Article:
Well-Designed Hydrovac Truck Makes Repairs Less Challenging

Acquiring repair parts isn't always easy for HydroEx due to its Puerto Rico location, so it's important for the company to have a machine that is easy to fix and experiences minimal breakdowns in the first place

Well-Designed Hydrovac Truck Makes Repairs Less Challenging

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As a hydroexcavating company that specializes in exposing underground utility lines and excavating foundation perimeters for building-expansion projects, HydroEx in Puerto Rico often is one of the first contractors on a job.

As such, there’s extra pressure to avoid equipment breakdowns that can cause a debilitating domino effect on a project and upset construction timelines.

“We’re usually doing exploratory work, so other contractors can’t proceed util we’re finished,” says Miguel Rivera Villamil, who co-owns HydroEx with his wife, Cecilia Lloréns. That pressure is exacerbated by the fact that Puerto Rico is about 2,200 miles from Florida; for perspective, that’s just 600 miles less than the approximate width of the United States. Getting parts quickly isn’t easy.

“Servicing equipment is a challenge and so is getting repair parts. You usually can’t get repair parts right away,” Rivera Villamil says. “So when our truck breaks down in the middle of a job, we have to try to get it back to the shop and make repairs that day or the next day, using whatever parts we have in inventory.

“We can’t afford to wait for two or three days for someone to come and repair it.”

Furthermore, mechanics on the island typically aren’t familiar with hydroexcavation-truck repairs. So Rivera Villamil has become a fairly proficient self-taught mechanic.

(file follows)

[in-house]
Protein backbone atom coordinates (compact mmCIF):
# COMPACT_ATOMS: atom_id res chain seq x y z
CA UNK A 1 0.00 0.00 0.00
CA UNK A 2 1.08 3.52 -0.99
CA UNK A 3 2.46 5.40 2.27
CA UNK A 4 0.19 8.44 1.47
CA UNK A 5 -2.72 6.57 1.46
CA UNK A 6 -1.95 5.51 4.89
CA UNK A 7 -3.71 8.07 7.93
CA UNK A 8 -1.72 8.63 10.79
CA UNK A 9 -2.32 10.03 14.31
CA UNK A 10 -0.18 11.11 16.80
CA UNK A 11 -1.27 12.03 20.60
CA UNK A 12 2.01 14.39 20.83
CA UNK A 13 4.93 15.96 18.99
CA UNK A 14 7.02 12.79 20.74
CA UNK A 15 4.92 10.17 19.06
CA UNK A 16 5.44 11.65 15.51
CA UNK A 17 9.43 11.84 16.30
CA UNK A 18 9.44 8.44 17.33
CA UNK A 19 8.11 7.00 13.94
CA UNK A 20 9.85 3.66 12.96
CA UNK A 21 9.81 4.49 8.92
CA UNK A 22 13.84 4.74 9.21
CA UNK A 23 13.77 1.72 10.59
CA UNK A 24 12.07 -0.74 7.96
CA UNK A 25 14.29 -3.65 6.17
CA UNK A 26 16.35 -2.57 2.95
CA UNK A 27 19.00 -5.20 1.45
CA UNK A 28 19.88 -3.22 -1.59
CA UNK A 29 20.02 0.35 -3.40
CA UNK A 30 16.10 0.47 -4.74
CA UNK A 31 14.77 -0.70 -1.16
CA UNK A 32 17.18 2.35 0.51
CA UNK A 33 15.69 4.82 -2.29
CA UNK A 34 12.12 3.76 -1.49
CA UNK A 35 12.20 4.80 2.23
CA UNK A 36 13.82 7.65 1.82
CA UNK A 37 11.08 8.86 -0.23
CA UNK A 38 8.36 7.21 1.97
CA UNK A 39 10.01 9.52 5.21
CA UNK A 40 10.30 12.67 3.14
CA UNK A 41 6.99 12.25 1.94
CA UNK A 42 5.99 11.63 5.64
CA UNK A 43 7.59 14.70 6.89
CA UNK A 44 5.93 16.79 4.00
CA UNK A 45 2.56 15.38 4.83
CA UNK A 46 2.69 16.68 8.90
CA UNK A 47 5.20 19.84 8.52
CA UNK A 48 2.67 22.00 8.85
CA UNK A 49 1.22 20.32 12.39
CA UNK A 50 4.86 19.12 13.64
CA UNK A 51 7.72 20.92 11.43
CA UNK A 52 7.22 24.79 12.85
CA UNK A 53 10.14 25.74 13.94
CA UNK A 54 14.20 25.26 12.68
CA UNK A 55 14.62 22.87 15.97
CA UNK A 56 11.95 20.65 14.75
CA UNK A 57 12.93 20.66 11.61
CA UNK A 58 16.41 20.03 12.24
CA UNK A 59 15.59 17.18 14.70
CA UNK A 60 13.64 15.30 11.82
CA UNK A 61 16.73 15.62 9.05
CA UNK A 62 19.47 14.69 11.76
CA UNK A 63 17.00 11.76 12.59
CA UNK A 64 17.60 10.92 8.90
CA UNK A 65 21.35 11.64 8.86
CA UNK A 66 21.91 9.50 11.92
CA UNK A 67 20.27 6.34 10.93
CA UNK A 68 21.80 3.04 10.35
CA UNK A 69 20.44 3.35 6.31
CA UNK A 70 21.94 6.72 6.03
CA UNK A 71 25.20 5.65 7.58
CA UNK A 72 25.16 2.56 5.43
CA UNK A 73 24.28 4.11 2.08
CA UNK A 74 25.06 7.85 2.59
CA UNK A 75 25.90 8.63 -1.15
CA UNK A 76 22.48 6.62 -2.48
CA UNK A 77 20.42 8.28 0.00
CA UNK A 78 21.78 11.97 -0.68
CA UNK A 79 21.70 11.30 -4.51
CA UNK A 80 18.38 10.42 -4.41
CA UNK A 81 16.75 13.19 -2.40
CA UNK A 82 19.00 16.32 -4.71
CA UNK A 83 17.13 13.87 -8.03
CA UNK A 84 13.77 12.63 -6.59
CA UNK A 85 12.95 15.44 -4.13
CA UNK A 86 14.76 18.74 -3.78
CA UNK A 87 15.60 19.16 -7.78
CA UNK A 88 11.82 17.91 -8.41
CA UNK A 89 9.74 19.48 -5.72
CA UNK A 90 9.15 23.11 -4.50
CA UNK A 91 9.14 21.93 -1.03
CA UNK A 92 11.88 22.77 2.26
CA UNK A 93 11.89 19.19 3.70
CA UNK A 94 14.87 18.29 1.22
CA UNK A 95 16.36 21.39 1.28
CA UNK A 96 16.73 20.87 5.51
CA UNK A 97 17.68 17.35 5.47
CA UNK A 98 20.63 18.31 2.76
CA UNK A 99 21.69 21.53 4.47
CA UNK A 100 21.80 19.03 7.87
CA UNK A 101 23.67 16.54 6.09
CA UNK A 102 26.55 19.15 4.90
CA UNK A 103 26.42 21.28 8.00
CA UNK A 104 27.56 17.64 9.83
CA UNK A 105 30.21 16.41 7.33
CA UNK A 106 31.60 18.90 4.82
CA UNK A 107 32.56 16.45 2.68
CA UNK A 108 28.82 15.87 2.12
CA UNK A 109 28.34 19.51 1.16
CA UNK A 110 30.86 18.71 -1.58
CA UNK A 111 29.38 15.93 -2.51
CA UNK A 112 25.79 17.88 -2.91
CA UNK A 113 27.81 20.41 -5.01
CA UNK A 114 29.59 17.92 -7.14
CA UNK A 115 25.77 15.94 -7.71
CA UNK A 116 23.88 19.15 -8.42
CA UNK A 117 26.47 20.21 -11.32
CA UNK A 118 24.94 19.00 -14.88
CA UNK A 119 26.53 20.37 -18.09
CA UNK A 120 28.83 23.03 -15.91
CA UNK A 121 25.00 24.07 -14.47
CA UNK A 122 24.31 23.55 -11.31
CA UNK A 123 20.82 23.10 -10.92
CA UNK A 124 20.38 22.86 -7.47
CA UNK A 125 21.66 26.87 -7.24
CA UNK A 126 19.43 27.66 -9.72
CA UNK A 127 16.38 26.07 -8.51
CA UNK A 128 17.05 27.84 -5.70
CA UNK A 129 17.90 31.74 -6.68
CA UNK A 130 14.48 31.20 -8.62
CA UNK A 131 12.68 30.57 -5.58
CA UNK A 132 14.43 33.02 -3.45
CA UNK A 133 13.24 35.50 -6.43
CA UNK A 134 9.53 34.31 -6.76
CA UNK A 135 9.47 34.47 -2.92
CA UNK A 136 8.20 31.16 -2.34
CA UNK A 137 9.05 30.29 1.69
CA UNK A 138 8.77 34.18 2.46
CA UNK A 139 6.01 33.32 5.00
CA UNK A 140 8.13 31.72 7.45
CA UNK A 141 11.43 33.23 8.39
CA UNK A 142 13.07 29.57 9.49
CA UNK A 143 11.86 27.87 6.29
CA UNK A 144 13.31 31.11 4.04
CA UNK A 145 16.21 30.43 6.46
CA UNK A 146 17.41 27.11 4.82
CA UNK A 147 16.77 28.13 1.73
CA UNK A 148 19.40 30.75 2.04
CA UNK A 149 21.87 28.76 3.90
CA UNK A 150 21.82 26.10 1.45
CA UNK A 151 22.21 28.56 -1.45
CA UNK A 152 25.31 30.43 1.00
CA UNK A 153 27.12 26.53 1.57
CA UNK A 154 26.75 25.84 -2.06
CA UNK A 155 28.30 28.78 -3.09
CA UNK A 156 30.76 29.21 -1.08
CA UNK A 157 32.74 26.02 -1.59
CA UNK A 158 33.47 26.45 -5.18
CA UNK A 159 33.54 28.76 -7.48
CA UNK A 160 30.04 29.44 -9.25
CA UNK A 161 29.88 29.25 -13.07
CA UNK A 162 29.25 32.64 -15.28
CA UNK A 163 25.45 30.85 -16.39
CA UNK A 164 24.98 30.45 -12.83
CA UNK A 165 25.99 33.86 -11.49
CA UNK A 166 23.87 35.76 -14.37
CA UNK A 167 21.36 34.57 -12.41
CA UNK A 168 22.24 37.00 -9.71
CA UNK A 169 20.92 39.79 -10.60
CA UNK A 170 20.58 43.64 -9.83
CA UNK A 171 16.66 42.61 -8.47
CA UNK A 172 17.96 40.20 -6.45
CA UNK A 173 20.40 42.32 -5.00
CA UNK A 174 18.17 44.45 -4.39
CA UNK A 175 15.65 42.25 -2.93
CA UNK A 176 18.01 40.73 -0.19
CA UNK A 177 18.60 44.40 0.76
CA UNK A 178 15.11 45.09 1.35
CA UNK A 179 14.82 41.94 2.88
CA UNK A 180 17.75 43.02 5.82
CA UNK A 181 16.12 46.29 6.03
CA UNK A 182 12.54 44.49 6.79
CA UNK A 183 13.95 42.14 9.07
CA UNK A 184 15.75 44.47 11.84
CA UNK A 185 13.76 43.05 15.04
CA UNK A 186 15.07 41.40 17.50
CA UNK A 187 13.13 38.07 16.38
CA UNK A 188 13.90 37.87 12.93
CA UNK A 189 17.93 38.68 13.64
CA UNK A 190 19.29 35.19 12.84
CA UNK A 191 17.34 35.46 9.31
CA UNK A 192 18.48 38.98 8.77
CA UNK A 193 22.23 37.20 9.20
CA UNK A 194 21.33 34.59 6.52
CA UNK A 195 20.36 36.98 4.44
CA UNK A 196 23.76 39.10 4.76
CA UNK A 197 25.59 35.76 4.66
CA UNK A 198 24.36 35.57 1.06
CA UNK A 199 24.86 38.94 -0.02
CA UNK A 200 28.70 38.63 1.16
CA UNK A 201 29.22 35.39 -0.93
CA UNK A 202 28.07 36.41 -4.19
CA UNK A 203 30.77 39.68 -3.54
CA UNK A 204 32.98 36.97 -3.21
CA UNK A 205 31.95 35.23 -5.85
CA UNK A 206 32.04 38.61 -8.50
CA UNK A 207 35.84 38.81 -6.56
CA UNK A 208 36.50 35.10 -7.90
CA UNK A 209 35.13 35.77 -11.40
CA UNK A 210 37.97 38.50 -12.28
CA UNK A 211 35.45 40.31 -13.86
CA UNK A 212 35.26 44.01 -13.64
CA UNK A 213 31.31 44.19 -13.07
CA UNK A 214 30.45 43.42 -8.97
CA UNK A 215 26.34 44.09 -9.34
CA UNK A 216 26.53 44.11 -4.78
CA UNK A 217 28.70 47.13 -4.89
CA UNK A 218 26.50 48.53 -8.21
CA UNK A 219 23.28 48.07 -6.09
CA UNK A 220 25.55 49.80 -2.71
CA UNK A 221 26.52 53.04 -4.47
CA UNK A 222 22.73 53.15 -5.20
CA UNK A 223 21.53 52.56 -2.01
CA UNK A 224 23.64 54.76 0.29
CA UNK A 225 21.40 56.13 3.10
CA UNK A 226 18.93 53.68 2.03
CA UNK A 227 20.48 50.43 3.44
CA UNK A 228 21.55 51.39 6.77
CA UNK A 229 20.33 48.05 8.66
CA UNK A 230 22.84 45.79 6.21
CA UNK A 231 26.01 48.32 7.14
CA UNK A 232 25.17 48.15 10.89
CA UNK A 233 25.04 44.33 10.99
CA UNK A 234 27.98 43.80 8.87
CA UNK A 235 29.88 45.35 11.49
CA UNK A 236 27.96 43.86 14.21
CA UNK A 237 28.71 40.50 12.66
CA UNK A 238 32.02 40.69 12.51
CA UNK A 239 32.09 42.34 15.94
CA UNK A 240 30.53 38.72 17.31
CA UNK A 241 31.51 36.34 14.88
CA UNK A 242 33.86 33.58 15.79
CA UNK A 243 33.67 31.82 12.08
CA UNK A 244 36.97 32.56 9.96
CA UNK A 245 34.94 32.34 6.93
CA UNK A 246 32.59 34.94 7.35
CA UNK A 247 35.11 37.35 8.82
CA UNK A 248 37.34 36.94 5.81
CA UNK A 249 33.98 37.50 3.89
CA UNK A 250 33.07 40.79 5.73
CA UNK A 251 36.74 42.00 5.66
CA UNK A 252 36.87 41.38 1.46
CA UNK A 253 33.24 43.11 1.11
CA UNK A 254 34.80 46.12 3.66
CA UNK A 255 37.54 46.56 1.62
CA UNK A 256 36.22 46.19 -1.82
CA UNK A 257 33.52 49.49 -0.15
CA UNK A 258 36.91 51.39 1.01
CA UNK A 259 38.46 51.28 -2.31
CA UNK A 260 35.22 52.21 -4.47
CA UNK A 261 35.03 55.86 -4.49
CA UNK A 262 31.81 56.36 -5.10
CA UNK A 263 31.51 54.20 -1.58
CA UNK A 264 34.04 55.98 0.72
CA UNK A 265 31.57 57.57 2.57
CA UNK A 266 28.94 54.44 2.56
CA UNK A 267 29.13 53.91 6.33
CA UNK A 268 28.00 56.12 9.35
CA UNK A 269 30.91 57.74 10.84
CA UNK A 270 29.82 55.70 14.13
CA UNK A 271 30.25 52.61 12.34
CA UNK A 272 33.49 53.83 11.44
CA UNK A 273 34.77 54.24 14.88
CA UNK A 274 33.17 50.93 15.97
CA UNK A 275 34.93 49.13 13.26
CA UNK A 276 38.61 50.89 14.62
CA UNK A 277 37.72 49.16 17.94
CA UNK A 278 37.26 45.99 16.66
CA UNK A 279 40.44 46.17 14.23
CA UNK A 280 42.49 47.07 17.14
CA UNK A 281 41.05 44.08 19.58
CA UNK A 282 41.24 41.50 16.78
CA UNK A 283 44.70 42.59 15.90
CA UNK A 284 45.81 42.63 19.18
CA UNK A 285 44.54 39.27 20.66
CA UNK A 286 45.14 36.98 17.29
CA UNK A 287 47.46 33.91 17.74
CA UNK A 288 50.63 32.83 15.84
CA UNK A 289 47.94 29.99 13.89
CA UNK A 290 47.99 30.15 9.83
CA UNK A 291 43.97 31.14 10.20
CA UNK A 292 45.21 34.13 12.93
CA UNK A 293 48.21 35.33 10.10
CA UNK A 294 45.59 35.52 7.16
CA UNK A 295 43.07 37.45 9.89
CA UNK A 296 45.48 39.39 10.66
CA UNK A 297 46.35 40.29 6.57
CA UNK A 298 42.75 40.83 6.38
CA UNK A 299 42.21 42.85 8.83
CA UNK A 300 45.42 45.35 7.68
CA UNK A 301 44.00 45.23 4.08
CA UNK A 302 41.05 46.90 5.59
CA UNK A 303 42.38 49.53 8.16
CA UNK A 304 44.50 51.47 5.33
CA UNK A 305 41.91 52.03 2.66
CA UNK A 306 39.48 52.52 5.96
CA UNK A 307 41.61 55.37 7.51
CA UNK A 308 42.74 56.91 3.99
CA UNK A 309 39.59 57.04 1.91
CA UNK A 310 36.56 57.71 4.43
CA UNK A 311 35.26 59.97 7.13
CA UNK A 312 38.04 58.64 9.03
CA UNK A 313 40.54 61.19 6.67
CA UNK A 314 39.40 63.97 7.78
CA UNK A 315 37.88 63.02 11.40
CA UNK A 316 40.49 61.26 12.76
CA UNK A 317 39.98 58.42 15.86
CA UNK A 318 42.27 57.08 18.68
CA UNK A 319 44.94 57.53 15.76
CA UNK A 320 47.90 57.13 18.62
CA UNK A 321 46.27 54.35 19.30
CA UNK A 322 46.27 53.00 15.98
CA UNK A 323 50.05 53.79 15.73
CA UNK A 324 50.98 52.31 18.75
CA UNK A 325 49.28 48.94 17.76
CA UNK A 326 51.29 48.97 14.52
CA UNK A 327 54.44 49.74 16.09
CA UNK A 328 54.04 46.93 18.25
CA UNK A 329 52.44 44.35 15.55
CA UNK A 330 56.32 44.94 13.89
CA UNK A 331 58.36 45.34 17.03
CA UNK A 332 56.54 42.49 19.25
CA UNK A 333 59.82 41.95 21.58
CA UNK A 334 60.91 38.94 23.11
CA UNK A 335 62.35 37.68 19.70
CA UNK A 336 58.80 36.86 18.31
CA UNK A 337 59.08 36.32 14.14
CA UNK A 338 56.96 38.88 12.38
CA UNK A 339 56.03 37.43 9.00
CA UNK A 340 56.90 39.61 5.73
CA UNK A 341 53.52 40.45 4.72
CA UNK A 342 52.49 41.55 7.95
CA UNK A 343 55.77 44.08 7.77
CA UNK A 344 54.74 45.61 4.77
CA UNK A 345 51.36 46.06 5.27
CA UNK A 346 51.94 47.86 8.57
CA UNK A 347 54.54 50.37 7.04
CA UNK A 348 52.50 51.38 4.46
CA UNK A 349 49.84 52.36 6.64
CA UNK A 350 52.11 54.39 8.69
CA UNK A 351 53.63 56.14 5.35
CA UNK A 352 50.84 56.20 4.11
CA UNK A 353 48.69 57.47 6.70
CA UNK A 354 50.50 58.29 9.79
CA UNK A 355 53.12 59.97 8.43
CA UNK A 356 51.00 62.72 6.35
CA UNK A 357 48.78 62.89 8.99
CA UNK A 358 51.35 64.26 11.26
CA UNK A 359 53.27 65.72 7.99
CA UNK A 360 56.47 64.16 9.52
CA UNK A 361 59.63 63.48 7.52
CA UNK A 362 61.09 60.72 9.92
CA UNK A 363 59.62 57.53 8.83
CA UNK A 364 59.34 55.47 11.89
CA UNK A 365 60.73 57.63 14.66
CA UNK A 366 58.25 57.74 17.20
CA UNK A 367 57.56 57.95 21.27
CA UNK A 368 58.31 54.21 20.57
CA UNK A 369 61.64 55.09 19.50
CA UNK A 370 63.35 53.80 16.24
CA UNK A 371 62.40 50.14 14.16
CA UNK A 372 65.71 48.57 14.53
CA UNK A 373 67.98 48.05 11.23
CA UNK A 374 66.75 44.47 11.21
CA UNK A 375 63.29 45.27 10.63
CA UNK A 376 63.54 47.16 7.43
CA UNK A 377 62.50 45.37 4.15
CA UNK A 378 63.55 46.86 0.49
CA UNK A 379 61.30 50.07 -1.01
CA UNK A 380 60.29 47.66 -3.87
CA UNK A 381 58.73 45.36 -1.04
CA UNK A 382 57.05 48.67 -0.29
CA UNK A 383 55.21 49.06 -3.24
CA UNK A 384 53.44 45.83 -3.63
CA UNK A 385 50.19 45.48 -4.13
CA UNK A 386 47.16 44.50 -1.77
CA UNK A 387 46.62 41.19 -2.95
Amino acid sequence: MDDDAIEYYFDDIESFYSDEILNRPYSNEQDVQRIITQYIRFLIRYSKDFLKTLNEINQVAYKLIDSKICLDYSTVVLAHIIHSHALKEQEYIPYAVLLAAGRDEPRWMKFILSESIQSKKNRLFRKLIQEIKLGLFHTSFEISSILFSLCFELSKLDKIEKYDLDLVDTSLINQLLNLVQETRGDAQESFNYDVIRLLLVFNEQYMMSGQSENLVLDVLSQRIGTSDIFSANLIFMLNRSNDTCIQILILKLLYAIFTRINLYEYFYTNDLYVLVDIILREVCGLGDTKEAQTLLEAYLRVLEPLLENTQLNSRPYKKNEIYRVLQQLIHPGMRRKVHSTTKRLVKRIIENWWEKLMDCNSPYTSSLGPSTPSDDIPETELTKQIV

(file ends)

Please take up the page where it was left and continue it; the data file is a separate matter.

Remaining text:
It helps that the company’s only hydroexcavation truck — a Maxvax 700 designed by Amerivac Group and built by Sewer Equipment — features a very user-friendly design.

The truck is built on a 2008 International 7400 chassis and features a 6-cubic-yard debris tank, a 650-gallon water tank, a Udor water pump (10 gpm at 2,500 psi) and a 3,000-cfm blower made by Roots (a brand owned by the Howden Group).

“One of the reasons we purchased the Maxvax is the way it’s engineered,” he says. “It’s very simple mechanically so it’s pretty easy to figure out repairs. The hardest part is getting parts, especially electric parts.”

Rivera Villamil says the company carries a small inventory of basic parts, such as pumps, cylinders and hoses. He also performs most of the truck maintenance, which is critical, given that the company’s biggest customer base is pharmaceutical companies with demanding environmental standards.

“Your truck cannot leak any oil when you’re working at a pharmaceutical company,” he says. “If they find a drop of oil while you’re working, they’ll take you off the project. So it’s essential to keep trucks well-maintained.”


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